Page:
In Wolfe v. BNSF Railway Co., ___ F.3d ___ (9th Cir. April 23, 2014), the Ninth Circuit Court of Appeals reversed the order of the U.S. District Court for the District of Montana (Judge Cebull) granting defendant’s motion for summary judgment on plaintiff’s state law-based claim.

Plaintiff was employed by defendant railroad as a track inspector whose employment was terminated after his “hi-rail truck” collided head-on with a freight train, despite the defendant’s acknowledgment that its dispatcher had mistakenly approved plaintiff’s request to go in the direction of an oncoming train. Although plaintiff was subsequently reinstated, it was without back pay. Consequently, Plaintiff filed an action against the railroad in state court alleging that defendant’s mismanagement and the negligence of its employees caused the train collision. Specifically, plaintiff asserted that defendant failed to properly train him on how to use certain systems, provided him with a hi-rail truck that was in poor operating condition, and the dispatcher failed to provide him with proper track authority and failed to warn him of the oncoming freight train. Defendant removed the action to federal court and moved for summary judgment on the ground that the claim was preempted by the Railway Labor Act (“RLA”) because the collective bargaining agreement (“CBA”) that governed plaintiff’s employment needed to be interpreted in order to resolve the claim.  The district court granted the motion and plaintiff appealed.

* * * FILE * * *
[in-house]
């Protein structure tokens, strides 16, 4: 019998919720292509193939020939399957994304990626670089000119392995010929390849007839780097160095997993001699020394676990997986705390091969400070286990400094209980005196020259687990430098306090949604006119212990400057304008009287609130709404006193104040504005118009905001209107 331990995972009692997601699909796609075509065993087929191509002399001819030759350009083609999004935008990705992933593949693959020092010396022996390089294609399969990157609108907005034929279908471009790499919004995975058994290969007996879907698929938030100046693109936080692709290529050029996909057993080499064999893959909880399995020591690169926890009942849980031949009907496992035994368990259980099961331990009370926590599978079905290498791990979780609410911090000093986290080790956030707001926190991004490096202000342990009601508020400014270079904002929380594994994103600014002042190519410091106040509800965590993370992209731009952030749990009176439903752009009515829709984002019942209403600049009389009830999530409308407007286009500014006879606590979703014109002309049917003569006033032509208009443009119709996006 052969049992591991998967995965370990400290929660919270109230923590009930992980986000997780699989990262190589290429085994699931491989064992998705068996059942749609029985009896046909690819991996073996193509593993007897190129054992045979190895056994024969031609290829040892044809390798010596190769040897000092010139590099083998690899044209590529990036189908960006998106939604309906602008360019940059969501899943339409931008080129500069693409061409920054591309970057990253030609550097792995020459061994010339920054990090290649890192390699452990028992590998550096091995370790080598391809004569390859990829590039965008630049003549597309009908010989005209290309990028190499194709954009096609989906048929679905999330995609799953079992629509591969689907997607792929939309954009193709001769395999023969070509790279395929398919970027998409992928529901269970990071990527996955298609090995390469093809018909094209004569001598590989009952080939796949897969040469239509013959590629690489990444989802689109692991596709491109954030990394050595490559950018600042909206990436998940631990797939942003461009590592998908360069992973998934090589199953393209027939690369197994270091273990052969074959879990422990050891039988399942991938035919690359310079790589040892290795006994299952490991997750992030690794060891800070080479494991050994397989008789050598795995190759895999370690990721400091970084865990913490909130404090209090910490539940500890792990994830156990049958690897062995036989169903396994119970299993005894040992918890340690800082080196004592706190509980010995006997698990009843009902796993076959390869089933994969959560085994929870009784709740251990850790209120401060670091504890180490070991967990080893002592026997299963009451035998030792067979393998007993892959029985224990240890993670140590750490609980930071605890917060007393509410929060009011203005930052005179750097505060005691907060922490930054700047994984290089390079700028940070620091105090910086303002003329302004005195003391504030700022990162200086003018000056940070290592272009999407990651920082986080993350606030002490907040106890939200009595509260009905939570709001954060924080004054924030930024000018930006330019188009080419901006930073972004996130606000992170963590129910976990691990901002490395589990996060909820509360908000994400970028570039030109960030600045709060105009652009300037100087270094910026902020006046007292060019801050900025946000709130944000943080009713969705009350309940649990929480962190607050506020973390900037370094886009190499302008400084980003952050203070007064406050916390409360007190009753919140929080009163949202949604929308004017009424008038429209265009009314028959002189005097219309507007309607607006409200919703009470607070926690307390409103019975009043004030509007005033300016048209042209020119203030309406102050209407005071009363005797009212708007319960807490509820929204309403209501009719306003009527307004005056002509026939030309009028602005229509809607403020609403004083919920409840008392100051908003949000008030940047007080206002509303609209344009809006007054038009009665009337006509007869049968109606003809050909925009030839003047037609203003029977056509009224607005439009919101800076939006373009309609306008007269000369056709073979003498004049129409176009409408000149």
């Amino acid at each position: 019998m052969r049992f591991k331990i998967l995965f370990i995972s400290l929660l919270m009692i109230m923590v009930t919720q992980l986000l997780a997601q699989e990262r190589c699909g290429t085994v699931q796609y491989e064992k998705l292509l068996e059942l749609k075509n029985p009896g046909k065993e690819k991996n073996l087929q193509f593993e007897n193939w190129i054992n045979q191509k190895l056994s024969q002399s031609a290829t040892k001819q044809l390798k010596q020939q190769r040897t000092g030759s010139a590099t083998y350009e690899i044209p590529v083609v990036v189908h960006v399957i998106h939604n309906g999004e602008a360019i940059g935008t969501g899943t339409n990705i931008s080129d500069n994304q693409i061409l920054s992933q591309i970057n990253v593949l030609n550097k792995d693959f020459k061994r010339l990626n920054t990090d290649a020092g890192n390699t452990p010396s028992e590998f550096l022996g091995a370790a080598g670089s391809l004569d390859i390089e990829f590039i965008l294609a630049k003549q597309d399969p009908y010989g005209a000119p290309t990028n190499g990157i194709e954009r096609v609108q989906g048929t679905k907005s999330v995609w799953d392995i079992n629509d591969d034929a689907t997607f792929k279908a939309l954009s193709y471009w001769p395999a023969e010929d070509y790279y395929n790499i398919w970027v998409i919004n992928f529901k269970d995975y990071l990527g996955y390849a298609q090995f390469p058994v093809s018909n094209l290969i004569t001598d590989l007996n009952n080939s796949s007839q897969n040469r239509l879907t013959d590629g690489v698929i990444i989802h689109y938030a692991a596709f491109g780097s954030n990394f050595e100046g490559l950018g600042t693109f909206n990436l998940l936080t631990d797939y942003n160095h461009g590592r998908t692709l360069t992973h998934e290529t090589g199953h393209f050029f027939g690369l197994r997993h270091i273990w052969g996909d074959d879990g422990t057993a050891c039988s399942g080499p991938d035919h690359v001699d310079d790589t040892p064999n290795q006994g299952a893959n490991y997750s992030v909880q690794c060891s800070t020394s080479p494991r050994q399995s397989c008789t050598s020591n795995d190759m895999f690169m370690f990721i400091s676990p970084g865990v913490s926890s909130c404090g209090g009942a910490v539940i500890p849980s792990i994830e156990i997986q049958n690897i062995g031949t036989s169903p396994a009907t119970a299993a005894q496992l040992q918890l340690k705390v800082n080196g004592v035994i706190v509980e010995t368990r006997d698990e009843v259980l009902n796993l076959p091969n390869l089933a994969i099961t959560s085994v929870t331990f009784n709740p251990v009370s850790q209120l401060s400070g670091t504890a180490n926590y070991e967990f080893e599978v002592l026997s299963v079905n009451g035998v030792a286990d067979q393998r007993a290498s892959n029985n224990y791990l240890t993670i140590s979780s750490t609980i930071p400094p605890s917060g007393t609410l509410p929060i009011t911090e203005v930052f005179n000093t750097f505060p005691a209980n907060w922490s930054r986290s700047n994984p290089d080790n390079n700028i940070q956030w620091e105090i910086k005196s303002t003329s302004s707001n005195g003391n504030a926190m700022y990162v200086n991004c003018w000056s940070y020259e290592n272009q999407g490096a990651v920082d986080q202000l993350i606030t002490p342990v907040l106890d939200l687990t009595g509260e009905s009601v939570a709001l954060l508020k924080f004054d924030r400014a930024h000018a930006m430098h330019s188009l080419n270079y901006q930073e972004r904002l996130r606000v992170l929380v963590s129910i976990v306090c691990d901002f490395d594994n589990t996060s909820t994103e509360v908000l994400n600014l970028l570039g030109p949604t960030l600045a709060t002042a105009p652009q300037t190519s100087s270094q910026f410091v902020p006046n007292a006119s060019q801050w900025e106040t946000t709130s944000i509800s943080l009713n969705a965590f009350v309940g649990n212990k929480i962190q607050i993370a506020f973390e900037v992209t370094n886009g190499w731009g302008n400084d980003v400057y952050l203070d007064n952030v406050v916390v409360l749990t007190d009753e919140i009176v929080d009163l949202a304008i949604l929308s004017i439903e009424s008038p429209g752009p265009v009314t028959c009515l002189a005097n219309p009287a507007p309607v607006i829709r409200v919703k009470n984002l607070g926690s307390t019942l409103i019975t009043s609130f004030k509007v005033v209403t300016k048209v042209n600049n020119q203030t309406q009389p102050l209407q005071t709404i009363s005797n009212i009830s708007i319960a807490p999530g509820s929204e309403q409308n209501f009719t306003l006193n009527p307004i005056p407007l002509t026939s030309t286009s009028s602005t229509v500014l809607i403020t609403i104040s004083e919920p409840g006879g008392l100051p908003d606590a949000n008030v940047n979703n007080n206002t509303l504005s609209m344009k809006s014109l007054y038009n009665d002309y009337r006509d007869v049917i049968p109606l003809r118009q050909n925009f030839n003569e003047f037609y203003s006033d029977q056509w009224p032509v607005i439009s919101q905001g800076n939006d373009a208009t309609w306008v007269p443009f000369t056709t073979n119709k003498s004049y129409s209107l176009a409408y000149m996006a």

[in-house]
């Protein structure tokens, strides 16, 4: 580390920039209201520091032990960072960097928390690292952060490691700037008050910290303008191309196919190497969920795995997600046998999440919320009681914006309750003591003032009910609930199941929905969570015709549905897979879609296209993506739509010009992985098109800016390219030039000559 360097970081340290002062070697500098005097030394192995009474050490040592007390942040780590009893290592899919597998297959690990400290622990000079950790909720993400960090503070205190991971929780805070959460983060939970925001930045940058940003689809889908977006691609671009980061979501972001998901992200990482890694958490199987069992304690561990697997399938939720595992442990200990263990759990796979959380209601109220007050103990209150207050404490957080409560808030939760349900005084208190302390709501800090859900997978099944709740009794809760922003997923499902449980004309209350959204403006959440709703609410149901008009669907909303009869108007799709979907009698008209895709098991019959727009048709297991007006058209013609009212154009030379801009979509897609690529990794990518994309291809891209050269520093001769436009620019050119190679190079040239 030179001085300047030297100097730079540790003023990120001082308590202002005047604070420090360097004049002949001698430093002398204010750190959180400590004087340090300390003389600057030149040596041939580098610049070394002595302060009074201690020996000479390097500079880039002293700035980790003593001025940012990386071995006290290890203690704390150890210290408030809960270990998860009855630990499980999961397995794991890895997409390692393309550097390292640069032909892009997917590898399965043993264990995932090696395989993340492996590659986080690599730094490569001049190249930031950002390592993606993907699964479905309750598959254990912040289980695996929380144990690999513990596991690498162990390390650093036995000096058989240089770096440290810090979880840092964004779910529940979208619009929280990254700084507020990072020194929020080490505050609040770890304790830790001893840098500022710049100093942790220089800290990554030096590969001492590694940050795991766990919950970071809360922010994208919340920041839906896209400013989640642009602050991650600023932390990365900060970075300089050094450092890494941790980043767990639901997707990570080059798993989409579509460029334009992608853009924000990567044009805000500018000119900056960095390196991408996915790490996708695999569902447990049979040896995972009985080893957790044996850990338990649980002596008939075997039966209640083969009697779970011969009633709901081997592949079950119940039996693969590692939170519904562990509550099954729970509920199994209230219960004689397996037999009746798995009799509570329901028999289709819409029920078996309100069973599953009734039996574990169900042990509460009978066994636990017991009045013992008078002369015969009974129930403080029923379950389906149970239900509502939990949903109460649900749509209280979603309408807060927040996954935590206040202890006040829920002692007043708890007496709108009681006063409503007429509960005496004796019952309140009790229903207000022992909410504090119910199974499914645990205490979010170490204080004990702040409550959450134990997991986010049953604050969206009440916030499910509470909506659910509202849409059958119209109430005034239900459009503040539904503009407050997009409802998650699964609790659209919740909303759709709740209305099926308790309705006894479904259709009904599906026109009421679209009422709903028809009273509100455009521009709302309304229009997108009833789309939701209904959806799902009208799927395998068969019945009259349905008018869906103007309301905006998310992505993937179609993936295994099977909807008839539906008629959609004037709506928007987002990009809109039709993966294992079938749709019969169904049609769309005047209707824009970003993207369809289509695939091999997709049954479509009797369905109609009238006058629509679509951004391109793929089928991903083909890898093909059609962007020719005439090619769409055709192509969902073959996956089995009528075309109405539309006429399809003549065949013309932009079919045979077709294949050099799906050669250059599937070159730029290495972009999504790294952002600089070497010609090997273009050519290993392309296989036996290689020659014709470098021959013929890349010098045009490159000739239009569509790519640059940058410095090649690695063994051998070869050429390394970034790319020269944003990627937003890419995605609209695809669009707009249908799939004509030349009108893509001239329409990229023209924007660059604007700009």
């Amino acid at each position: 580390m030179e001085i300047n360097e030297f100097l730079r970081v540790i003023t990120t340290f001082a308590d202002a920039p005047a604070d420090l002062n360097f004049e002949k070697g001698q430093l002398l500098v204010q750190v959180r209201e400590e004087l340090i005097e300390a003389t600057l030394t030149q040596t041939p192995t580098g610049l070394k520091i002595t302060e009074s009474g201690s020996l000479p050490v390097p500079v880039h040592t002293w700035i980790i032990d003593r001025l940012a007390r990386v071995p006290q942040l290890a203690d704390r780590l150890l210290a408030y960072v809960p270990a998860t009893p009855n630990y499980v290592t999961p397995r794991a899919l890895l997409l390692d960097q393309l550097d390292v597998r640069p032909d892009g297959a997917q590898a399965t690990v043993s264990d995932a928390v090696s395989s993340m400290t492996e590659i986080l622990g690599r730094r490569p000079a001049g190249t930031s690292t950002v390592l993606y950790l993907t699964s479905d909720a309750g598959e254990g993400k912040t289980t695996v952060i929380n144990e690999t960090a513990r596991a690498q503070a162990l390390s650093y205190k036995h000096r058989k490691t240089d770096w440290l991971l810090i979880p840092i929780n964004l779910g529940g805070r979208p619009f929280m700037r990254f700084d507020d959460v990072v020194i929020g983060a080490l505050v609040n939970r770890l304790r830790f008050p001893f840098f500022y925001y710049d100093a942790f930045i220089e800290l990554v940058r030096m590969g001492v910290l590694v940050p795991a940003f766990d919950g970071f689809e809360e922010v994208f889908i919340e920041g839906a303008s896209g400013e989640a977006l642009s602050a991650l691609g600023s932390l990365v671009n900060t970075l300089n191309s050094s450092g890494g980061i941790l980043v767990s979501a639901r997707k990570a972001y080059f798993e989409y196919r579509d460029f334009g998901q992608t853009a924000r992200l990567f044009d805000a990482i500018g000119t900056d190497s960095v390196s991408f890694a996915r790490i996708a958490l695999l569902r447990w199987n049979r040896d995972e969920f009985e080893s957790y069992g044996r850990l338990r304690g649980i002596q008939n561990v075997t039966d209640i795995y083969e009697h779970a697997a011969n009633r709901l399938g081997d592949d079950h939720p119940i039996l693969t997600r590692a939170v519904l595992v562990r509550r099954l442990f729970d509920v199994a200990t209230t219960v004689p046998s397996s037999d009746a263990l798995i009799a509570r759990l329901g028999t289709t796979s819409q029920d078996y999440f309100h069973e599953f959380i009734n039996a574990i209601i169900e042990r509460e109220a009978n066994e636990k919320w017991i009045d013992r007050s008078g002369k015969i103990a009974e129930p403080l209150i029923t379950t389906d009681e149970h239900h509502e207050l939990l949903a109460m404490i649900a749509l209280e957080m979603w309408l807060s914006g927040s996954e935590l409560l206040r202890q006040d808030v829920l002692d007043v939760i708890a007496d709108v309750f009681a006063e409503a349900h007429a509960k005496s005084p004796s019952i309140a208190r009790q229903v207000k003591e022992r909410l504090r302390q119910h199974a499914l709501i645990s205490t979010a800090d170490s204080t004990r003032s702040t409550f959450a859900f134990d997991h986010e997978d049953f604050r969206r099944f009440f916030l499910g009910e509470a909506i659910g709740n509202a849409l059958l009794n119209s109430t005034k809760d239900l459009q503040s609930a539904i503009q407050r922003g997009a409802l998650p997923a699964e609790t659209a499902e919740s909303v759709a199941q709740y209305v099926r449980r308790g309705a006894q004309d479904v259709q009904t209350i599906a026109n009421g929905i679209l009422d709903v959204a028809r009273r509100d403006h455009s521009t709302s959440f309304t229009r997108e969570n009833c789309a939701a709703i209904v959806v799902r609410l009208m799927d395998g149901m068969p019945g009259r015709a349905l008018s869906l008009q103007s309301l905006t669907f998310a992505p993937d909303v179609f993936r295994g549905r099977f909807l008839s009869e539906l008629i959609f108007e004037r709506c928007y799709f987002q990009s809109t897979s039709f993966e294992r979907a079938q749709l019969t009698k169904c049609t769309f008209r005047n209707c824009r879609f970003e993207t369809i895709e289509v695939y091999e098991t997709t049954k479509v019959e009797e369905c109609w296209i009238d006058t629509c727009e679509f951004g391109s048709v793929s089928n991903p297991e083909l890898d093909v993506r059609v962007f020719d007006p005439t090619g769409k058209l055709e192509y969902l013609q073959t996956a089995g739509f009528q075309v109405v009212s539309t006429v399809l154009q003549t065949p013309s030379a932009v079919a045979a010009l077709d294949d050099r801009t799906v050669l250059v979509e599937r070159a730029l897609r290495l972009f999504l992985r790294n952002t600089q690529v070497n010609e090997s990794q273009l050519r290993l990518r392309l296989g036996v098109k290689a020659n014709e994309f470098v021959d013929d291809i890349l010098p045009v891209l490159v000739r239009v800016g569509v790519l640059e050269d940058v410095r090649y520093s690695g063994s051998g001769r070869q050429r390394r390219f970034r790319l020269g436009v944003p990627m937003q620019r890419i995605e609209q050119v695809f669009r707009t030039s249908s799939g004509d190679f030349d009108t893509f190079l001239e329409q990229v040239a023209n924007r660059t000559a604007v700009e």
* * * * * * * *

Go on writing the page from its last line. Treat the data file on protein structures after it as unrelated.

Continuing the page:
The appellate court reversed, finding that plaintiff’s claim concerning defendant’s conduct leading to the collision was independent of the CBA and did not require interpretation of the CBA, and therefore the claim was not preempted by the RLA.  As the court noted, the crucial inquiry in determining whether a claim under state law is preempted by the RLA is whether the “state-law claim is dependent on the interpretation of a CBA.” If the claim can be resolved without interpreting the agreement it is “independent” of the CBA for preemption purposes.  Here, there were no provisions in the CBA regarding (1) how defendant should have managed training employees for its systems, (2) how defendant should maintain hi-rail trucks to ensure that they are in safe operating condition, (3) how defendant should handle claims for co-worker negligence, or (4) how defendant should handle claims that it mismanaged its employees.